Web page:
Ramonda bickel said:June 12, 2012 7:02 am PST
I love Colonial Revival homes! I just stumbled onto your site & love what you're doing!! There is a Colonial Revival home in Ft. Wayne IN. that we pass on our way to our daughters home. I'd LOVE to get my hands on it! Sad thing is, it's just sitting there & no one is doing anything to it!
Alix said:May 23, 2012 7:21 am PST
Thanks for sharing your renovations. I admire your dedication to keeping everything period appropriate. My fiance and I just bought a Colonial Revival home in Pennsylvania. We're excited to renovate it to its former glory, though it may take years to complete.
Mary Stewart said:May 17, 2012 12:23 pm PST
Your blog is great. I just stumbled upon it and I just love it. I grew up in Catonsville, but all through my high school years, my best friend lived 516 Old Orchard, and I spent many, many a day and night at her house. I, however, just recently purchased 509 N. Chapel Gate, so now I am your neighbor, and I would love to find out the history of my house... as it is surely one of the old Ten Hills Beauties too.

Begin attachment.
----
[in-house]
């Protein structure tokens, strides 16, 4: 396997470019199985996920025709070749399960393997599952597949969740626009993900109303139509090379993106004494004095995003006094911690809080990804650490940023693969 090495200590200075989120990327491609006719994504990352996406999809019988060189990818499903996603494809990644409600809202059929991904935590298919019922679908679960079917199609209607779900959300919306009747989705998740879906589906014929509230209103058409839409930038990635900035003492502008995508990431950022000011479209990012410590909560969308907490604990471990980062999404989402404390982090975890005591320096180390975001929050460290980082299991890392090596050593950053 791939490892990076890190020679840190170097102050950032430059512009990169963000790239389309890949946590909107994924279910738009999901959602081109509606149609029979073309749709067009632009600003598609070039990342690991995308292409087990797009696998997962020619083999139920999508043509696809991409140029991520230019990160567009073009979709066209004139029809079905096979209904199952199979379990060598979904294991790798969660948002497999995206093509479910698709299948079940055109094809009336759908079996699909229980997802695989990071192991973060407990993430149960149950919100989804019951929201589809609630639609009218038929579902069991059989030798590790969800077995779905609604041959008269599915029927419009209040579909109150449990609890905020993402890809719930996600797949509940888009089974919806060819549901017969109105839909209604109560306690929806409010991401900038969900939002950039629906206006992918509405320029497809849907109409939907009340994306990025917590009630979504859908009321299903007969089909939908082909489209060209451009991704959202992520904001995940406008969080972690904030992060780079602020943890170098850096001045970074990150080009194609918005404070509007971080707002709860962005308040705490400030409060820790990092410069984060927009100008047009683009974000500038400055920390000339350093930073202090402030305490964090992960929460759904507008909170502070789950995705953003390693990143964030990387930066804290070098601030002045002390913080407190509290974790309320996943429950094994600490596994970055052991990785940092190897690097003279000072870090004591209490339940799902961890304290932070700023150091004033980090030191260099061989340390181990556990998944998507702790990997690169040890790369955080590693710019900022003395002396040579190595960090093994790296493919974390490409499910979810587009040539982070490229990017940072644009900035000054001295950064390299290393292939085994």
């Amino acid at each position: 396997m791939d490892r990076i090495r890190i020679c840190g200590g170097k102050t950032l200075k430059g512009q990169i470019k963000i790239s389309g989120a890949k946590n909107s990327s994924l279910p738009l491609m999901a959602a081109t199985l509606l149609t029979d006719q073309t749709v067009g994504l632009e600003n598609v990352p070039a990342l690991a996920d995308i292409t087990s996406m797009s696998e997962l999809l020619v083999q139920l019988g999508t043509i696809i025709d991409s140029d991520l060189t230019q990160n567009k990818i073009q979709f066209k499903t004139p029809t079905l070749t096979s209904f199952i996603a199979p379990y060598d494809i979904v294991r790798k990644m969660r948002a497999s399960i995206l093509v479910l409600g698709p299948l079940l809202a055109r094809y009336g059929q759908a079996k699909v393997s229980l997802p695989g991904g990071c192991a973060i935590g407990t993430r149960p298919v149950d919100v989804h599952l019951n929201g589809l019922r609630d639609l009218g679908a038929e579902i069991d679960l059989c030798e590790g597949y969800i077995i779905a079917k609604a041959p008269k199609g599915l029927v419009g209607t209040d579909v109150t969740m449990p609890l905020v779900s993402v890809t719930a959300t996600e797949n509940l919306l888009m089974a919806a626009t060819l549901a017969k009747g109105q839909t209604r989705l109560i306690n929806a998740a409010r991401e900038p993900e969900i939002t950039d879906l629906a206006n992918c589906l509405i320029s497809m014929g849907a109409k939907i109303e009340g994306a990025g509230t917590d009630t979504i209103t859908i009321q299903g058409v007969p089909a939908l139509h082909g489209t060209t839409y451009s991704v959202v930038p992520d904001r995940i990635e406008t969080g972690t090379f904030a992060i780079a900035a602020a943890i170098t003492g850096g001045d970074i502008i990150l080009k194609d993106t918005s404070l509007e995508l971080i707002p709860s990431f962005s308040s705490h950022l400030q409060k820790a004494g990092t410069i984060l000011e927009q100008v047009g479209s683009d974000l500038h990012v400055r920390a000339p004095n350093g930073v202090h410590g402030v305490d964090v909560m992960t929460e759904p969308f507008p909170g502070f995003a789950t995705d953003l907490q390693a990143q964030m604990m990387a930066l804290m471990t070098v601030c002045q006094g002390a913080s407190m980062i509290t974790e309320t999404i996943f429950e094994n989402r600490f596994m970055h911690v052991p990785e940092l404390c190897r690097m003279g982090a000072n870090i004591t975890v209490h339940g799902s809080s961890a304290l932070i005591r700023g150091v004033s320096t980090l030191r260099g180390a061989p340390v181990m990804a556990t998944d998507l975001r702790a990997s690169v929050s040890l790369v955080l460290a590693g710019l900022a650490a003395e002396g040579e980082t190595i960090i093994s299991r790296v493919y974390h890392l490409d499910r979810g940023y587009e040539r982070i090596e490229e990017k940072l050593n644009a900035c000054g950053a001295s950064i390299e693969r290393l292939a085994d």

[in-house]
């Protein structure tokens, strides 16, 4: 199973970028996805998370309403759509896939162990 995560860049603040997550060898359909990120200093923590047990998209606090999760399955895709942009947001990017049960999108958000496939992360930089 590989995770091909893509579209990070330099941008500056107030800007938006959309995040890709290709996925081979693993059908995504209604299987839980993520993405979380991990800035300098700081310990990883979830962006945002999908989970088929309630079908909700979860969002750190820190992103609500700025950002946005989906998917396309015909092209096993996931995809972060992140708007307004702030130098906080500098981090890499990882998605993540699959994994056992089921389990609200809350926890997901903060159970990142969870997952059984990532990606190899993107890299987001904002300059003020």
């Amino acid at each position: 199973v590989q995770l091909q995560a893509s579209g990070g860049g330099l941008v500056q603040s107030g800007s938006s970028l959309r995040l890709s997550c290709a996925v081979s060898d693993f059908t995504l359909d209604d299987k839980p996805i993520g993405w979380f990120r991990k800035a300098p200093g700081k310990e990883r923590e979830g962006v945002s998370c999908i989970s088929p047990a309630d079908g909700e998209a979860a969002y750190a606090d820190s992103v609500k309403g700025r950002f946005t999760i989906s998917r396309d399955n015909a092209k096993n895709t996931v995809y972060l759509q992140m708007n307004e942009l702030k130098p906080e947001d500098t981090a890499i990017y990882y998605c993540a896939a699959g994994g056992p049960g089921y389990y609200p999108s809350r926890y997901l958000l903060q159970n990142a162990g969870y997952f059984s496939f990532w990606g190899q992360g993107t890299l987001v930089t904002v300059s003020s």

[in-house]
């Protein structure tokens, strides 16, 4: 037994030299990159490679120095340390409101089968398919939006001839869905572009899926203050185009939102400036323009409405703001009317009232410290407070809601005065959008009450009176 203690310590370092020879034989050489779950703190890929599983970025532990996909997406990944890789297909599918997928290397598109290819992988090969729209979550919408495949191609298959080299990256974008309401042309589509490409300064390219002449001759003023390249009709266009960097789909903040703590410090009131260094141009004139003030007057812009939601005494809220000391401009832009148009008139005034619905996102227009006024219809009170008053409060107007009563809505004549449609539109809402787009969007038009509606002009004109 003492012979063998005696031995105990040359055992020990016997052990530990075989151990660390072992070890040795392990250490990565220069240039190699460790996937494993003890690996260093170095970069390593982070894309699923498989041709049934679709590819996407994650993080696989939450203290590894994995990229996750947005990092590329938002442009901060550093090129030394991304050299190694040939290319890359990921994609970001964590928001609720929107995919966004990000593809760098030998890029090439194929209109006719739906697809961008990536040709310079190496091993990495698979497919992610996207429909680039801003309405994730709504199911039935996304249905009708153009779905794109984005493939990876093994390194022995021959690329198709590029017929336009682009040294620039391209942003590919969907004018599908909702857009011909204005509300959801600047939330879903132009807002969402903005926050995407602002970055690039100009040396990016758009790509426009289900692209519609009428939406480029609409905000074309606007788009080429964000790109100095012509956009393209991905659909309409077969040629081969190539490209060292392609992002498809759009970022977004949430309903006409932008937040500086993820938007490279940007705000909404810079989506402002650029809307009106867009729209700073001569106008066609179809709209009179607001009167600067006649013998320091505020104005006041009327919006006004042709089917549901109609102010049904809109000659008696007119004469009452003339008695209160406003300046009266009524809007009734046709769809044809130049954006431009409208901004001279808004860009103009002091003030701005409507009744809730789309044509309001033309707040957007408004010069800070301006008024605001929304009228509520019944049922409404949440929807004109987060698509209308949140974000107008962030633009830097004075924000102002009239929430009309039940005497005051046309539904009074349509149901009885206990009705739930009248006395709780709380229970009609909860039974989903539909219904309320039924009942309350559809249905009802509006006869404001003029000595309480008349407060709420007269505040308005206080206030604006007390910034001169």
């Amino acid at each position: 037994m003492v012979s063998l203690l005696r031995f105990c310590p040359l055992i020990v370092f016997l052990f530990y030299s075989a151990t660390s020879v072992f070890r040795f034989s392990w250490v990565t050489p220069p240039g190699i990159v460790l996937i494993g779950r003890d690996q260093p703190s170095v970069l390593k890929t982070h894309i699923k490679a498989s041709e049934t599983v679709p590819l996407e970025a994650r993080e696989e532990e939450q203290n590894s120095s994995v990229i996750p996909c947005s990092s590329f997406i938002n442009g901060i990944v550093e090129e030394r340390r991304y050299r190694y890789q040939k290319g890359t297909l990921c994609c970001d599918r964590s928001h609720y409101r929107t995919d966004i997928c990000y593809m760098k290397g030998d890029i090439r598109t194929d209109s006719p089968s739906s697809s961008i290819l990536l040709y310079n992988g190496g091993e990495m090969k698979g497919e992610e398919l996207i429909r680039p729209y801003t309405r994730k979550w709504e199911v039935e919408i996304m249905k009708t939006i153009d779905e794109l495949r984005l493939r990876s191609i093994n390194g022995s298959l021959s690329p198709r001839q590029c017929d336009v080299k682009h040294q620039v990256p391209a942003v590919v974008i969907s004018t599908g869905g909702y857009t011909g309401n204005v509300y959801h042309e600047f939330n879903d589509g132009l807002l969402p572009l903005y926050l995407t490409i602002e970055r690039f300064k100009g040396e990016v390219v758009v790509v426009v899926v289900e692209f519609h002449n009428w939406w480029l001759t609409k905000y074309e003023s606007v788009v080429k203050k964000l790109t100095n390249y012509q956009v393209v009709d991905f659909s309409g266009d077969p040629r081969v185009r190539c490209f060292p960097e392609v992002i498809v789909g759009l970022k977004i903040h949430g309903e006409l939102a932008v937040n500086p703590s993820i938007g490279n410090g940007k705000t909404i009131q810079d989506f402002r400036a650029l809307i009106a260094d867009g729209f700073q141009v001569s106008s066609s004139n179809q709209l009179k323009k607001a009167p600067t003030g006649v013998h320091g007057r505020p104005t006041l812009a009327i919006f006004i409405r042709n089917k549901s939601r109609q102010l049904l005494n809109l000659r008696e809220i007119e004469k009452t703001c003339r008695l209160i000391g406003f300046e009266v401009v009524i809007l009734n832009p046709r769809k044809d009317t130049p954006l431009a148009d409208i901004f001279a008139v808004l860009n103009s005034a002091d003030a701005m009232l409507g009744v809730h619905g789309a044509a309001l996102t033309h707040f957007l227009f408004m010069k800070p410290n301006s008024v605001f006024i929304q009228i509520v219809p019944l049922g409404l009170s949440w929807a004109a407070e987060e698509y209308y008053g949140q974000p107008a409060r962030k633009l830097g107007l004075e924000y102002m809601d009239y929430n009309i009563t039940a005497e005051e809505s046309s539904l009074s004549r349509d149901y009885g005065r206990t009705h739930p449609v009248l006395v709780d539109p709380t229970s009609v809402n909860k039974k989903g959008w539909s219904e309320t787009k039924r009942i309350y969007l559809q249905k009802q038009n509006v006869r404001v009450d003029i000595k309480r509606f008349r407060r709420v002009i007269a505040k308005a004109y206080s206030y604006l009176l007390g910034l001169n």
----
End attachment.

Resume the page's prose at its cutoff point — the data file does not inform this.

Jessica said:April 22, 2012 5:18 pm PST
I am loving hearing about your renovation! I grew up at 502 Stamford Rd. Our house hadn't been lived in for years when we bought it but fortunately most of the neglect was to the yard. We had the original kitchen and bathrooms and they were in relatively good condition and all of the woodwork was unpainted. I loved that house and love the neighborhood. You should be proud of all of your hard work!
Dave Scott said:April 17, 2012 5:07 pm PST
Looks awesome! You do great work. If you every run out of projects, you can come to my house!
Laurel said:April 15, 2012 5:53 pm PST
Just discovered your blog. Love to see that someone else is going through all the hard work of renovating an old house. We just finished pulling up old tile (hours and hours on our hands and knees with a heat gun), but the 112 year old floors beneath is are magnificent. Thanks for sharing your adventures!
Tom R said:March 25, 2012 12:15 pm PST
Thank you for the great collection of catalogs! I have a four square kit house from 1915 and just spent WAY too long reading your site! :-)